According to a second aspect of the present invention there is provided an intruder detector comprising a lens as described above, adapted to receive infra red radiation, a detector for said radiation and having at least two detector elements located at or close to said predetermined point.

The detector may comprise a plurality of detector elements, each element receiving radiation from one or more predetermined lenslets. Calculator means may be provided to receive signals from said detector elements and thereby identify the size or direction of movement of a radiation source.

Embodiment of the present invention will now be more particularly described by way of example and with reference to the accompanying drawings, in which:

FIG. 1 is a schematic cross sectional view of a ceiling lens;

FIG. 2 is a plan view of the lens of FIG. 1;

FIG. 3 is a plan view of a hemispherical dome lens having a plurality of hexagonal lenslets;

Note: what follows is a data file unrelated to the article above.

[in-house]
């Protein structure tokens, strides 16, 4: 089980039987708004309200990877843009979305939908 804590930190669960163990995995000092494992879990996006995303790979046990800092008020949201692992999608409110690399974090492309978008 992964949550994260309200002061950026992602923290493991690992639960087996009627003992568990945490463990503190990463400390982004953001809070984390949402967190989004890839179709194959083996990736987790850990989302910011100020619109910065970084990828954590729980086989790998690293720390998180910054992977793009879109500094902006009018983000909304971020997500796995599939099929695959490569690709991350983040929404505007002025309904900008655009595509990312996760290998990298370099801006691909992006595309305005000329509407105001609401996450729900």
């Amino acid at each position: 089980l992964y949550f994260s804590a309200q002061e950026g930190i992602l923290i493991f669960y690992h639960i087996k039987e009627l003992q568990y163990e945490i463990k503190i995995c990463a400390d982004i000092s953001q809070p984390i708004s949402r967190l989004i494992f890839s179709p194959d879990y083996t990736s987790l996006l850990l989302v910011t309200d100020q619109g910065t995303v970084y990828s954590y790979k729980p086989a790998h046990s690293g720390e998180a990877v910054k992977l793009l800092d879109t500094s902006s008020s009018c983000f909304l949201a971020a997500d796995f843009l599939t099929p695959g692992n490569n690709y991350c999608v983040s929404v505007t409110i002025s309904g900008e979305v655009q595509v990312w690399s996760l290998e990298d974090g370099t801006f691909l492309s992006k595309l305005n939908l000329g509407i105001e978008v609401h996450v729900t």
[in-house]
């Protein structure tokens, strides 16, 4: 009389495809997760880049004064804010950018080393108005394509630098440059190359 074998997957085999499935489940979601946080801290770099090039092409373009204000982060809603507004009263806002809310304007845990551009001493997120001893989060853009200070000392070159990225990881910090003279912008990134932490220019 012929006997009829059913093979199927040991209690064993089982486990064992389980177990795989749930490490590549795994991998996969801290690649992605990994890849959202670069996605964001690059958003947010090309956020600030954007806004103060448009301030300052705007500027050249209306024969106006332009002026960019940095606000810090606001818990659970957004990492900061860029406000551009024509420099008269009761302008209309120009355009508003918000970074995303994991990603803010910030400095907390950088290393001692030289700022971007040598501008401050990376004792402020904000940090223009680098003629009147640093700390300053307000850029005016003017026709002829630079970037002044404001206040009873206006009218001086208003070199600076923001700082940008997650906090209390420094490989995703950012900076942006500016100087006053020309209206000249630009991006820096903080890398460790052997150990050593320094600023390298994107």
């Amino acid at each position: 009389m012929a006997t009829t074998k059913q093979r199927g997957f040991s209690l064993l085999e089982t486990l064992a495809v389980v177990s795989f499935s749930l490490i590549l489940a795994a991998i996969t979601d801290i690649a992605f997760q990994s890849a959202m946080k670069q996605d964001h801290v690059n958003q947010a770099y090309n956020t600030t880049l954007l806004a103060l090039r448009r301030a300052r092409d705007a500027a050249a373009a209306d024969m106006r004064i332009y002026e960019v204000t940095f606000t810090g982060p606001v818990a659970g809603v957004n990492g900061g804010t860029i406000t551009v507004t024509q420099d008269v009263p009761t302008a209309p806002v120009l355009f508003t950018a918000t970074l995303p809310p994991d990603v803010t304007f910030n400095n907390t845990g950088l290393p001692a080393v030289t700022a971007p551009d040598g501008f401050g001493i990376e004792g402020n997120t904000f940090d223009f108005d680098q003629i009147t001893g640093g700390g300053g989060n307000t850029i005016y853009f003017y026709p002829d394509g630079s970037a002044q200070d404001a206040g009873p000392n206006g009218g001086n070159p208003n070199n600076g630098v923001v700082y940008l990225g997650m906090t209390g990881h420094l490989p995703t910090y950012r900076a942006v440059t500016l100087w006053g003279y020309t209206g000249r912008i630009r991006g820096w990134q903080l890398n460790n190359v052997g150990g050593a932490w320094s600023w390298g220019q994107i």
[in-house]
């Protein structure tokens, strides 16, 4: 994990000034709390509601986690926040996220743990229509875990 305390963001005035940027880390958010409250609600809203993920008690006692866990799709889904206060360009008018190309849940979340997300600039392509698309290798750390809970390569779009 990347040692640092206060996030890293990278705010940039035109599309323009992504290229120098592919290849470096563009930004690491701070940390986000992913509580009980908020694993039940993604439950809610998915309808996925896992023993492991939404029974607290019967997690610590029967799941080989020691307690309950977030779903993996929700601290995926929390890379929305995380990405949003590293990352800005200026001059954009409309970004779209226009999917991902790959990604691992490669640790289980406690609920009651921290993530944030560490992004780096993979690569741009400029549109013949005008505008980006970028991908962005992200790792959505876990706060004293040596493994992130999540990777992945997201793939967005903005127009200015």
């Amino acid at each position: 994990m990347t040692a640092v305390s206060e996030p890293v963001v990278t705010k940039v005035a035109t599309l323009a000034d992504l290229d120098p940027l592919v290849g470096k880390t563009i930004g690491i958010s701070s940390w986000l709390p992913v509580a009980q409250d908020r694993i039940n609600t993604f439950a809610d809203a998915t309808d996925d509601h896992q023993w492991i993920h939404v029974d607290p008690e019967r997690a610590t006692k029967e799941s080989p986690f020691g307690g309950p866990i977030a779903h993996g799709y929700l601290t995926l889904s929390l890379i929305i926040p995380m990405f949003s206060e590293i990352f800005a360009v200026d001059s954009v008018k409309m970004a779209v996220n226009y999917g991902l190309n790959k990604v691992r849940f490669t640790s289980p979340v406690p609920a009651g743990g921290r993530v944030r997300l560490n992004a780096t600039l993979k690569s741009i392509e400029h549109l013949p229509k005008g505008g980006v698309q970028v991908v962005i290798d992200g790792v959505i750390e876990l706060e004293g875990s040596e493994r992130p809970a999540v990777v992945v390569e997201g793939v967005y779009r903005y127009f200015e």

FIG. 4 is a schematic cross sectional taken substantially on the line 4--4 of FIG. 3; of FIG. 3;

FIGS. 5 and 6 are schematic views showing in plan and elevation the areas of detection for each lenslet of the lens of FIGS. 3 and 4;

FIG. 7 shows a faceted pyramid lens;

FIG. 7a is a profile view taken substantially on the line 7a--7a of FIG. 7;

FIG. 7b is a profile view taken substantially on the line 7b--7b of FIG. 7;

FIG. 8 shows a plan view of the zones of detection of the lens of FIG. 7;

FIG. 9 is a plan view of a flat lens having a plurality of hexagonal lenslets; and

FIGS. 10 and 11 are respectively elevation and plan views of the zones of detection of the lens of FIG. 9.

Referring now to the drawings, FIGS. 1 and 2 show a ceiling lens 10 for two or four element detectors 11. The lens 10 is circular and composed of four concentric circles 12, 14, 16 and 18, the outer ones 14, 16, 18 of which are divided by a plurality of radially extending lines 20. The lens thus comprising 31 lenslets 22, the inner ones of which are formed by center of optimised aspheric lenses while the larger outer lenslets are formed by the centers of fresnel lenses. If so desired, fresnel lens centers could be used throughout.